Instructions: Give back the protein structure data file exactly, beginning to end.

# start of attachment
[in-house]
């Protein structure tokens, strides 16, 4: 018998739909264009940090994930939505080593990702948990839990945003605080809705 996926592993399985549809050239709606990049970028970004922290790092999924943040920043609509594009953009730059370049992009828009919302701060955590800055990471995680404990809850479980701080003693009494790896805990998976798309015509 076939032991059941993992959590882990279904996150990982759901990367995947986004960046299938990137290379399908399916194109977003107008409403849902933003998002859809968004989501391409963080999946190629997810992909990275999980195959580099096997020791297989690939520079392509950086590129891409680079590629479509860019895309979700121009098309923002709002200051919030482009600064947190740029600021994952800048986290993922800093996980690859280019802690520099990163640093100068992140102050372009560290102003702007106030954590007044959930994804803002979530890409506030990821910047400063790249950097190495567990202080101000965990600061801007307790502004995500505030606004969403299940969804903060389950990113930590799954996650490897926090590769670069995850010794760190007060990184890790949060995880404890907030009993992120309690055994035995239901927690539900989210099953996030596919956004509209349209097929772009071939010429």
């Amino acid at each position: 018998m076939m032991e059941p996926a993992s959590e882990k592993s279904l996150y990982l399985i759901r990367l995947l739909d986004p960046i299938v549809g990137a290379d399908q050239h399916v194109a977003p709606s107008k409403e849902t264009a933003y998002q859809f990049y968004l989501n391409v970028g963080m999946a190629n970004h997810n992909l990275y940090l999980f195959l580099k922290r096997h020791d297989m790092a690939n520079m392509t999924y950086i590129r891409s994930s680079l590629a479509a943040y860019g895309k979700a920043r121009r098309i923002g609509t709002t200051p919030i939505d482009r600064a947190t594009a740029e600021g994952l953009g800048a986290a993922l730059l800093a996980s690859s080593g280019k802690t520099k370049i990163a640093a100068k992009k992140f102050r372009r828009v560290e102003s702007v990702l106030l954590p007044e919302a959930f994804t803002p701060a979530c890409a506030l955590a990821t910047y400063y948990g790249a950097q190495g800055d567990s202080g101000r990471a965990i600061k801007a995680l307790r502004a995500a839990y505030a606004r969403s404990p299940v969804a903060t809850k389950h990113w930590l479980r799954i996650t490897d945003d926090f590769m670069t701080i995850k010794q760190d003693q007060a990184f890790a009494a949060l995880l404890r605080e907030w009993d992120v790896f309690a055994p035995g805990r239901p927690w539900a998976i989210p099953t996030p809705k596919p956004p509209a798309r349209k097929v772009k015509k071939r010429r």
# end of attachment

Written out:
[in-house]
């Protein structure tokens, strides 16, 4: 018998739909264009940090994930939505080593990702948990839990945003605080809705 996926592993399985549809050239709606990049970028970004922290790092999924943040920043609509594009953009730059370049992009828009919302701060955590800055990471995680404990809850479980701080003693009494790896805990998976798309015509 076939032991059941993992959590882990279904996150990982759901990367995947986004960046299938990137290379399908399916194109977003107008409403849902933003998002859809968004989501391409963080999946190629997810992909990275999980195959580099096997020791297989690939520079392509950086590129891409680079590629479509860019895309979700121009098309923002709002200051919030482009600064947190740029600021994952800048986290993922800093996980690859280019802690520099990163640093100068992140102050372009560290102003702007106030954590007044959930994804803002979530890409506030990821910047400063790249950097190495567990202080101000965990600061801007307790502004995500505030606004969403299940969804903060389950990113930590799954996650490897926090590769670069995850010794760190007060990184890790949060995880404890907030009993992120309690055994035995239901927690539900989210099953996030596919956004509209349209097929772009071939010429």
């Amino acid at each position: 018998m076939m032991e059941p996926a993992s959590e882990k592993s279904l996150y990982l399985i759901r990367l995947l739909d986004p960046i299938v549809g990137a290379d399908q050239h399916v194109a977003p709606s107008k409403e849902t264009a933003y998002q859809f990049y968004l989501n391409v970028g963080m999946a190629n970004h997810n992909l990275y940090l999980f195959l580099k922290r096997h020791d297989m790092a690939n520079m392509t999924y950086i590129r891409s994930s680079l590629a479509a943040y860019g895309k979700a920043r121009r098309i923002g609509t709002t200051p919030i939505d482009r600064a947190t594009a740029e600021g994952l953009g800048a986290a993922l730059l800093a996980s690859s080593g280019k802690t520099k370049i990163a640093a100068k992009k992140f102050r372009r828009v560290e102003s702007v990702l106030l954590p007044e919302a959930f994804t803002p701060a979530c890409a506030l955590a990821t910047y400063y948990g790249a950097q190495g800055d567990s202080g101000r990471a965990i600061k801007a995680l307790r502004a995500a839990y505030a606004r969403s404990p299940v969804a903060t809850k389950h990113w930590l479980r799954i996650t490897d945003d926090f590769m670069t701080i995850k010794q760190d003693q007060a990184f890790a009494a949060l995880l404890r605080e907030w009993d992120v790896f309690a055994p035995g805990r239901p927690w539900a998976i989210p099953t996030p809705k596919p956004p509209a798309r349209k097929v772009k015509k071939r010429r």